Trump would rather rend the fabric of the American polity on an issue like Israel than mend it. Support for Israel is bipartisan in America today – and that is the true key to Israel’s security. It will be so tomorrow – no matter how much Trump tries to wedge America’s Jews.
I was mistaken – too generous – because what Trump did late last week was unimaginable – until he acted out his unprecedented, fantastical political ploy: pressure Prime Minister Netanyahu to deny entry into Israel of two Democratic Members of Congress who hold strong anti-Israel views, and provoke a fight between the Democrats in Congress not only with Trump but also with the government of Israel.
Trump won his tactical victory but deeply ruptured the ties between Congress and Jerusalem. Those ties are indispensable to Israel’s security.
The damage and costs inflicted will not begin to be repaired until both men are out of office.
Representatives Ilhan Omar (D-MN) and Rashida Tlaib (D-MI) hold unacceptable views on Israel by virtue of their support for the boycott, disinvestment and sanctions campaign (BDS) against Israel; it is a campaign that fundamentally challenges the legitimacy of the Jewish State. Their rhetoric on Israel is harsh and confrontational. They are well outside the mainstream of overall American views towards Israel and within the Democratic Party. Indeed, late last month the House of Representatives voted overwhelmingly, 398-17, to condemn the BDS campaign.
Omar and Tlaib are, however, elected Members of Congress; they have been sent by their voters to serve in Congress. They are American citizens and cannot be “sent home” to the countries of their heritage, as Trump has demanded.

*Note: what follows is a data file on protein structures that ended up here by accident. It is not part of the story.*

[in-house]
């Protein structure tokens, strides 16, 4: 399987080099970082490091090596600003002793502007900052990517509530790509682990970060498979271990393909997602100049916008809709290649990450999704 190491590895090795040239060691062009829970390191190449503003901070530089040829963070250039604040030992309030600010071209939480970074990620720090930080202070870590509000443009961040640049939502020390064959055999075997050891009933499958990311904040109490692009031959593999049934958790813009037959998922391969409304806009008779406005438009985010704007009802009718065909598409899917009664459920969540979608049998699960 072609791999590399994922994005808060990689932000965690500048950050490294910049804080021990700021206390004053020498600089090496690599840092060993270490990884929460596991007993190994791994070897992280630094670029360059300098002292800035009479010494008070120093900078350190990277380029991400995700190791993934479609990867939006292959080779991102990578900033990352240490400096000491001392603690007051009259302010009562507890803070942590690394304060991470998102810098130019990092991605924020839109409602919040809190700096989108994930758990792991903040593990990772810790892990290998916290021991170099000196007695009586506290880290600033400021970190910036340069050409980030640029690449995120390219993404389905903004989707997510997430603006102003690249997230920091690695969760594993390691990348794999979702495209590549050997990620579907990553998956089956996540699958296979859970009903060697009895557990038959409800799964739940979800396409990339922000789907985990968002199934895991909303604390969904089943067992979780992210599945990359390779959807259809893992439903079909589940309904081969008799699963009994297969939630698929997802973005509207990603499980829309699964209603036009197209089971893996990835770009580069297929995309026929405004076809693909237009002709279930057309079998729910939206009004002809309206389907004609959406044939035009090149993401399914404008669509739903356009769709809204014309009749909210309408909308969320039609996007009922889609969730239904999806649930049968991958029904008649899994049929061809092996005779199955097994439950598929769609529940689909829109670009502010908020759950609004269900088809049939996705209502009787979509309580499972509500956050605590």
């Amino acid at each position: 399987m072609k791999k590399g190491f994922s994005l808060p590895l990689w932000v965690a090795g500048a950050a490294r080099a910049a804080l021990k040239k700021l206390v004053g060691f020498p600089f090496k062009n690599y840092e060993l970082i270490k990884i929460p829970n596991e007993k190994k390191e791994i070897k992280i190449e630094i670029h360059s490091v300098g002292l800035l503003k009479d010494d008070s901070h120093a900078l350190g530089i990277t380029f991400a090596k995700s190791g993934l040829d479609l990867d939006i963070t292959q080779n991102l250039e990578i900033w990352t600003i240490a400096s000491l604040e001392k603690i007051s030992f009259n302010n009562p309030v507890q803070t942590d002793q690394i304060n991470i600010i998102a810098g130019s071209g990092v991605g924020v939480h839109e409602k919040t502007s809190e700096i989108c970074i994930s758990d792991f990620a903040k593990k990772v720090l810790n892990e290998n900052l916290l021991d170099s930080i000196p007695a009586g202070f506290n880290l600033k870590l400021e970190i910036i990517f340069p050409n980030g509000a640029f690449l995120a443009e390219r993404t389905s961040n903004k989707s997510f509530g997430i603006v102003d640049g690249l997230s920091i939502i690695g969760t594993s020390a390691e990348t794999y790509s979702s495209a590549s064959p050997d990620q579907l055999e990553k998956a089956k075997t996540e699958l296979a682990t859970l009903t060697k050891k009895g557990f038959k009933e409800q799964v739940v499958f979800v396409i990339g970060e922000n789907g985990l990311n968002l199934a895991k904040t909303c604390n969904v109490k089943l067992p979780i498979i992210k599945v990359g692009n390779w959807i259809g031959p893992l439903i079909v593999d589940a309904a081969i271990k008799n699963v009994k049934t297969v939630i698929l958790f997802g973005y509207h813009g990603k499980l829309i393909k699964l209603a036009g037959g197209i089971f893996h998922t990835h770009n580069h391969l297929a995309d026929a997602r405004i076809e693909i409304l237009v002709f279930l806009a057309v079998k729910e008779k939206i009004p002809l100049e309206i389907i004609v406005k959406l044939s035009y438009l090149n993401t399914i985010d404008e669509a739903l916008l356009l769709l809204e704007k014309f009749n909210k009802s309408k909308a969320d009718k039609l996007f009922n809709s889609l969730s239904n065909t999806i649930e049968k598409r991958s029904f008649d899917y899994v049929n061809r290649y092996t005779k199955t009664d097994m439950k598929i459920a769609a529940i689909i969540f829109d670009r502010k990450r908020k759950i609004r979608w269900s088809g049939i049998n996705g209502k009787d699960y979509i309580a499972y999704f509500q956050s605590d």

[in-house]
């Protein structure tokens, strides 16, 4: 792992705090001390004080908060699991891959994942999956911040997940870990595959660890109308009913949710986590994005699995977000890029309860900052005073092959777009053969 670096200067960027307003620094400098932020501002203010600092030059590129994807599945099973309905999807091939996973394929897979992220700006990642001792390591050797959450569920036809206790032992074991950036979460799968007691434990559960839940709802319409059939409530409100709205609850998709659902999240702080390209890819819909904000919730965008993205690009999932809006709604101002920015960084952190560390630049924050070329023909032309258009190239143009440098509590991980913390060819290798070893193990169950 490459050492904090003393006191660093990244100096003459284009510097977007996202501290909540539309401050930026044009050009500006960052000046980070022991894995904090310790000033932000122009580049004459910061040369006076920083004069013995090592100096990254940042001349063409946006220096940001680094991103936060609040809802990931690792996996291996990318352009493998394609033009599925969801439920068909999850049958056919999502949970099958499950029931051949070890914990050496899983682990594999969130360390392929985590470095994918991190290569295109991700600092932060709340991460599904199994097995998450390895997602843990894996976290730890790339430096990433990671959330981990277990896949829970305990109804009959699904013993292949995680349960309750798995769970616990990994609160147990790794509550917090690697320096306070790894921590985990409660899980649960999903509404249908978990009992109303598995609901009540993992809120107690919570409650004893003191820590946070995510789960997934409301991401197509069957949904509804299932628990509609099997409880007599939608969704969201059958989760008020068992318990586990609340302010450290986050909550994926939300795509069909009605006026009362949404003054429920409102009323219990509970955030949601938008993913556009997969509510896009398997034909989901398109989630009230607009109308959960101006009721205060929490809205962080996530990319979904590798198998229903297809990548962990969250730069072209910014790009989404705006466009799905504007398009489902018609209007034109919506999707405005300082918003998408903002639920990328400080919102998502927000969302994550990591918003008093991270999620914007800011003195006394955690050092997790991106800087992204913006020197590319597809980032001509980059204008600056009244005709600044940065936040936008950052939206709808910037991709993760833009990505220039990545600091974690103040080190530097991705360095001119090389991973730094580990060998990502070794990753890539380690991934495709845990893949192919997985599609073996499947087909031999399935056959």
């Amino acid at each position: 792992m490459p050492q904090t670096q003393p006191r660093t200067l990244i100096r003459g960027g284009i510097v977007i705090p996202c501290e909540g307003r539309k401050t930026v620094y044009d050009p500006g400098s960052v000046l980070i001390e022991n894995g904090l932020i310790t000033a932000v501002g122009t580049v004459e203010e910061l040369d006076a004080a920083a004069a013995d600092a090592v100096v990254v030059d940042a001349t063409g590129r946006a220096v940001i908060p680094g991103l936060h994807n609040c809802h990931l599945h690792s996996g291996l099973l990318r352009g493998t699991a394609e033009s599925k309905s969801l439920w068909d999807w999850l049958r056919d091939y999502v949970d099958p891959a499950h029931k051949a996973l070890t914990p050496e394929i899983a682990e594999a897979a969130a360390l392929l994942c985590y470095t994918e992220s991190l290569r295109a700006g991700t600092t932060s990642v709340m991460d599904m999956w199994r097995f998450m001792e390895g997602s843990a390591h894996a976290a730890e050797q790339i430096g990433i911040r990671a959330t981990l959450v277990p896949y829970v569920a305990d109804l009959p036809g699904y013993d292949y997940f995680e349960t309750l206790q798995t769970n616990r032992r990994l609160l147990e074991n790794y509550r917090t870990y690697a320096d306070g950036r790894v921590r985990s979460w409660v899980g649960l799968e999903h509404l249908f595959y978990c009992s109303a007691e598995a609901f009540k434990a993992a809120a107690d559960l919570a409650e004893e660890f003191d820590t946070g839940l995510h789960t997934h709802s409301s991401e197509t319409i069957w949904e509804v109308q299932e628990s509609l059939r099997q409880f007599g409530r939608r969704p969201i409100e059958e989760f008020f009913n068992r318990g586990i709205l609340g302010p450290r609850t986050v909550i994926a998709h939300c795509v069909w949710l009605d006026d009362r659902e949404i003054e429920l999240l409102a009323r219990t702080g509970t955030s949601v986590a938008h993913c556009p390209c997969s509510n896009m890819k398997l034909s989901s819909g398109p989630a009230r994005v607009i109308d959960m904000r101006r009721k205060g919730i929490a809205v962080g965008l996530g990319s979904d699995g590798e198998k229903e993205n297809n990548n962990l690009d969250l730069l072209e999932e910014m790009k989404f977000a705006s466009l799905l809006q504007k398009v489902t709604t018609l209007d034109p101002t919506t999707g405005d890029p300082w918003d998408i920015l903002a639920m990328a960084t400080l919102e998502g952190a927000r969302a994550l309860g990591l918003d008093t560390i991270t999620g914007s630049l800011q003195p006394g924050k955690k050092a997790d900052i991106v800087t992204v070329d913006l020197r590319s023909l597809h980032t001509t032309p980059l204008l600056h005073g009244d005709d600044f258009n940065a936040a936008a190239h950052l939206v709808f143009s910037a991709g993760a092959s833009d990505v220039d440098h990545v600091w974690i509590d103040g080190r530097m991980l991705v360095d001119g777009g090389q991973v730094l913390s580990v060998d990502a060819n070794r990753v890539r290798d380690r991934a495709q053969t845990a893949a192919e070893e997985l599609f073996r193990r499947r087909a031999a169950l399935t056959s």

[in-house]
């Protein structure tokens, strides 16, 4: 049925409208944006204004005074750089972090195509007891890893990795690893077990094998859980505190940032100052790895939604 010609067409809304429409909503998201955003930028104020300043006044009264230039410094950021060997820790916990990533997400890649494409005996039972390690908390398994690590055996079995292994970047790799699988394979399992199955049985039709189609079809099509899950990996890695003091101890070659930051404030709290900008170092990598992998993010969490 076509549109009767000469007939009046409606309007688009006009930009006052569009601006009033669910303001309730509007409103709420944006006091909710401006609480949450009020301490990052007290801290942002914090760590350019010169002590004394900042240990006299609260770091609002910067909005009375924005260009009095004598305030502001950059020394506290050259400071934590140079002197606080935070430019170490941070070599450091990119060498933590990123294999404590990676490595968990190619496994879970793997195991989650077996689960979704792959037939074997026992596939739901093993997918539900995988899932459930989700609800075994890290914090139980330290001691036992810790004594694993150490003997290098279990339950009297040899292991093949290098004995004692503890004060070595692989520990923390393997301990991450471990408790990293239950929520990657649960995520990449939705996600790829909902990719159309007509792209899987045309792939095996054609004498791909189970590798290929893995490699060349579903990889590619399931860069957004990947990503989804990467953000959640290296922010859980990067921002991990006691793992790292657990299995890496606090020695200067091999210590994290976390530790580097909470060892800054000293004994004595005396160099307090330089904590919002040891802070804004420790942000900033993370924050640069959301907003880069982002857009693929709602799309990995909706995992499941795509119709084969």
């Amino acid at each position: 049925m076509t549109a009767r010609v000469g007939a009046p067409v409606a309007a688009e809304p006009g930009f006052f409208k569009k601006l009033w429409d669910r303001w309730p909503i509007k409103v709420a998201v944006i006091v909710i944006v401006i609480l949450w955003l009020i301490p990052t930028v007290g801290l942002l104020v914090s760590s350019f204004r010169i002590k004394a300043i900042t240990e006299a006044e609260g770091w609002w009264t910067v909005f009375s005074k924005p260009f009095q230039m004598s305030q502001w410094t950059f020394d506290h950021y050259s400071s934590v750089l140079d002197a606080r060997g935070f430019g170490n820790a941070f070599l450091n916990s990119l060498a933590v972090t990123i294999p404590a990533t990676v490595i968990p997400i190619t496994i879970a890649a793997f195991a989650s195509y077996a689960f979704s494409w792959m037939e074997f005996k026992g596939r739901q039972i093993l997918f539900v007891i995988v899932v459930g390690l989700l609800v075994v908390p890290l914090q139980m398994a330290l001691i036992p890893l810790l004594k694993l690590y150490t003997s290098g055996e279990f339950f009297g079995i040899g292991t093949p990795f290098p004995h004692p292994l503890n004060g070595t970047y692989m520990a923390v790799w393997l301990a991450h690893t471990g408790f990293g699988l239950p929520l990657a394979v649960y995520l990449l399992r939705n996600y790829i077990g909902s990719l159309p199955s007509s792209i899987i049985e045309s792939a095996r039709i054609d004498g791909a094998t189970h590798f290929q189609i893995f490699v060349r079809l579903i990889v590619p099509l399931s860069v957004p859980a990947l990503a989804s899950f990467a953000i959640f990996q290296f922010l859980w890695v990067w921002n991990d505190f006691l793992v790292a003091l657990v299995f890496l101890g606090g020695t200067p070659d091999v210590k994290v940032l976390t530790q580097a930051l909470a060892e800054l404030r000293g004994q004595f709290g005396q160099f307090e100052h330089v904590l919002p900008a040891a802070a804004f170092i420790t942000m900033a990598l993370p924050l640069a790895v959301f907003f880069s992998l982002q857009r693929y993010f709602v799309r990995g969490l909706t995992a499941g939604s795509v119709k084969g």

Every dollar of foreign aid that goes to Israel is appropriated by Congress. Every weapon sold to Israel is done so pursuant to military assistance programs enacted into law by Congress.
It is an inalienable part of their responsibilities as Members of Congress to oversee the work of the Executive Branch, and how the laws and programs under them are implemented. They have every right – indeed, every responsibility – to satisfy themselves on policy issues under the jurisdiction of Congress.
This is why both Republican and Democratic Representatives and Senators went out of their way, after Trump tweeted his intent that Omar and Tlaib be denied entry to Israel because they “hate” Israel and Jewish people, to urge Netanyahu not to accede to Trump’s request.
The result is that the voices of these two Members of Congress are louder now than they have ever been and are being heard more today than they have ever been heard before.
Was there really nothing that the host government could show these two women about the virtues of Israel and what it is doing in the West Bank, and why? Is Israel so weak that it cannot absorb, and respond to and manage, even the most bitter attacks of two critics?
Just when many Washington observers had concluded that there were no more basic norms of governance for Trump to violate, he was able to undercut, with a tweet, a norm of governance fundamental to the power of Congress under Article I of the Constitution of the United States.
Imagine the uproar if a Democratic Senator hostile to Saudi Arabia because of the murder of Khashoggi had been denied entry to the Kingdom after Trump had tweeted on the issue to MBS. Imagine.
That’s exactly what happened last week.
Exceptional damage has been done in the halls of Congress to the unbreakable alliance between the United States and Israel: damage deliberately inflicted by those who profess to be Israel’s strongest defenders. All for Trump, with Netanyahu’s endorsement, to make a political, partisan point for 2020 in Washington.